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01/08 2009

Fix your IE6 PNG issues more reliably

For about six months now, I have been to-ing and fro-ing with the whole idea of using png's in the build process. I am very strict about how I build sites and would never use a method that not ALL browsers supported. Thats where my frustration with png's started.

The reason png's are so popular with Web Designers is because they allow much more flexibility in the design. If you use a png as a background to your design because it contains a nice smooth gradient, this allows the designer to have the flexibility of changing their mind (this is just as true if the client decides the same) about the colour that goes underneath the graphic. The png is clever enough to follow suit due to its tranparency settings. How pngs actually allow this is the subject for a different article.

So what's the problem?

The problem with IE6 is that it does not support the alpha-transparency property that other more modern browsers have addressed. This can be overcome in an overly tiresome method of browser hacking and combersome use of another image format called the gif file. The gif file was used as the default option before pngs came along (as well as the jpg format) while they support transparency to an extent, they do not support the alpha channel of the file.

While you can use a png in your design on IE6, you will get a pretty odd looking result. Due to the settings a png requires to produce its transparent appearance, IE6 will put a grey tone in place of the area that should be transparent.

pngs

Other quirks

There are so many different 'png fixes' out there that while they work in very basic situations, as soon as you use them on slightly more complicated designs such as one with a repeating background, they start to behave strangely. This was my main gripe with them and instead would just stretch the image until it fitted into the space. The following example shows what happens when you try to use a png with a dodgy fix in an unordered list item.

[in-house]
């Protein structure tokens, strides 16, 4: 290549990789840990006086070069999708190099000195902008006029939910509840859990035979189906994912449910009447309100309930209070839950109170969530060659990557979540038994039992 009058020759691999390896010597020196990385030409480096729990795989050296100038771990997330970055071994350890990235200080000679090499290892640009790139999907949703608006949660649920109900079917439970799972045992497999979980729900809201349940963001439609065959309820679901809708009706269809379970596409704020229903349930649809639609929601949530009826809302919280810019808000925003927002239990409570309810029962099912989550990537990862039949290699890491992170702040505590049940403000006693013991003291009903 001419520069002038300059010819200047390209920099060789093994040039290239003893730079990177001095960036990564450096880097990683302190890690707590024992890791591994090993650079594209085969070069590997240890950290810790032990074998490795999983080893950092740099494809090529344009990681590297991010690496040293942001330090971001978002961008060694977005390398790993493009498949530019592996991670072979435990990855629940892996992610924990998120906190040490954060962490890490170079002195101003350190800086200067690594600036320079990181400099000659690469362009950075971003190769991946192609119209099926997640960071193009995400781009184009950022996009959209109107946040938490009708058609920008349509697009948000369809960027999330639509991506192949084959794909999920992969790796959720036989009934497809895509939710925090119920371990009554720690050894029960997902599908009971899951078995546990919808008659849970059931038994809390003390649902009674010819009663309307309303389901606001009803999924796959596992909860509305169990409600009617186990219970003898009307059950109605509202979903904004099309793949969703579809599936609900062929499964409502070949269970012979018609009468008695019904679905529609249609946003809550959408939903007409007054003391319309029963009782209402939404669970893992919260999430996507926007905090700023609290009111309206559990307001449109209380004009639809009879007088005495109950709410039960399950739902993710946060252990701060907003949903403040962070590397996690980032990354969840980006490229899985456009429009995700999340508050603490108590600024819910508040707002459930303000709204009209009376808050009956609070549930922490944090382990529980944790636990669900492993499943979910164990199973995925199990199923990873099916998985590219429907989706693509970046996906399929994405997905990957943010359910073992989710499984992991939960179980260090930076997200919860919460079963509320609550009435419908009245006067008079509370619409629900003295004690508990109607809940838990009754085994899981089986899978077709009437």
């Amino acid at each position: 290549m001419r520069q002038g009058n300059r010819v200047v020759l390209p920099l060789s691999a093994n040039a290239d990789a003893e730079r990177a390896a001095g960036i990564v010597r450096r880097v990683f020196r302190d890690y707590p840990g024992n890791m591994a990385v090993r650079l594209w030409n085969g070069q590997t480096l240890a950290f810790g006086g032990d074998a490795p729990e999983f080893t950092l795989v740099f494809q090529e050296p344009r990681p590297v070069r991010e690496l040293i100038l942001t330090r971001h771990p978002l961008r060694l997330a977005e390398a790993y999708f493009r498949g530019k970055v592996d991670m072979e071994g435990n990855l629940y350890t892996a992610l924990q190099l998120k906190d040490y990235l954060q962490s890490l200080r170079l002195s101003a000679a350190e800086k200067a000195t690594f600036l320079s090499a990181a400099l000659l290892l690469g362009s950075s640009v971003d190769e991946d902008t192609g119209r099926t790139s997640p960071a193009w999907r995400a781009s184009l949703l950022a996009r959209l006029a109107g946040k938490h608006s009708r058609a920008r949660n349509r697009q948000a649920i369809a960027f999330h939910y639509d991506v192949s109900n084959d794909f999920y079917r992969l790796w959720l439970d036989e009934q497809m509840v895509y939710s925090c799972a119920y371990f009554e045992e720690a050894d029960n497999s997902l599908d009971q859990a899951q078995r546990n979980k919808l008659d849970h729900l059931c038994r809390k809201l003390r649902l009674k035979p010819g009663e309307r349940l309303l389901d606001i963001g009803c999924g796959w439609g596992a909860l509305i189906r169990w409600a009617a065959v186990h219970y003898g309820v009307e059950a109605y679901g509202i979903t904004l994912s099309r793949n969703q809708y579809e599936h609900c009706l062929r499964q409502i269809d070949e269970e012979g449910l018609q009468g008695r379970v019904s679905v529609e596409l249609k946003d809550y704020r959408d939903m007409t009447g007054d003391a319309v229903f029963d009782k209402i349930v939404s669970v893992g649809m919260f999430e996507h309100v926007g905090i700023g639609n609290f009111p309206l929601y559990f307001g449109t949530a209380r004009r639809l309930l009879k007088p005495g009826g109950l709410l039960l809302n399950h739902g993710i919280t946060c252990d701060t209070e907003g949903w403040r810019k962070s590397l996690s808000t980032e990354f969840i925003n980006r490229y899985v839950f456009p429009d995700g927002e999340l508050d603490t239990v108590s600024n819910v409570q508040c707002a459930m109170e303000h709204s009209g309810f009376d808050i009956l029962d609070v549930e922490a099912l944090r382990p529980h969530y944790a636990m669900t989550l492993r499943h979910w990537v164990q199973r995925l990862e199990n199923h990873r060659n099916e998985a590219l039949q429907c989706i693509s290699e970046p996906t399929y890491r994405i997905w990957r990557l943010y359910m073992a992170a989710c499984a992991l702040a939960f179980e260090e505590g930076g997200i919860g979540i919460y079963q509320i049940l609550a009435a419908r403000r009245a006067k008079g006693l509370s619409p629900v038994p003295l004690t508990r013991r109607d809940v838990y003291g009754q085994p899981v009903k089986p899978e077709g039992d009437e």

backgroundpng

I usually stick to jQuery because I'm used to it but after trying offerings from various people like http://jquery.andreaseberhard.de/pngFix/ or http://www.campbellsdigitalsoup.co.uk/about/png-fix/ (it was thanks to the latter that I found a better solution) I found a much better solution to the problem. The luscious javascript from http://www.dillerdesign.com/experiment/DD_belatedPNG/ allows you to deal with the problem of stretching and repeated backgrounds.

How to make it work

It's fairly simple and best to restrict the usage of the script to IE6 by placing it in a conditional statement in the header.

  



Follow this with the command to execute the png fix either in the head of the document, just after the above javascript embed ..

  




.. or as I do, add it into your jquery functions code. I do this for accessibility purposes to reduce the amount of code in the page, just good practice.

  
$(document).ready(function () {

  /* other code */

  // Browser check for IE6
  if ($.browser.msie & amp;& amp; parseInt(jQuery.browser.version) == 6) {
    DD_belatedPNG.fix('.wrapper');
  }
});

The script currently doesn't work on the body element of the page because of the way it detects the elements using siblings in the DOM (read more about that in the 'Known issues' section of the png fix page)

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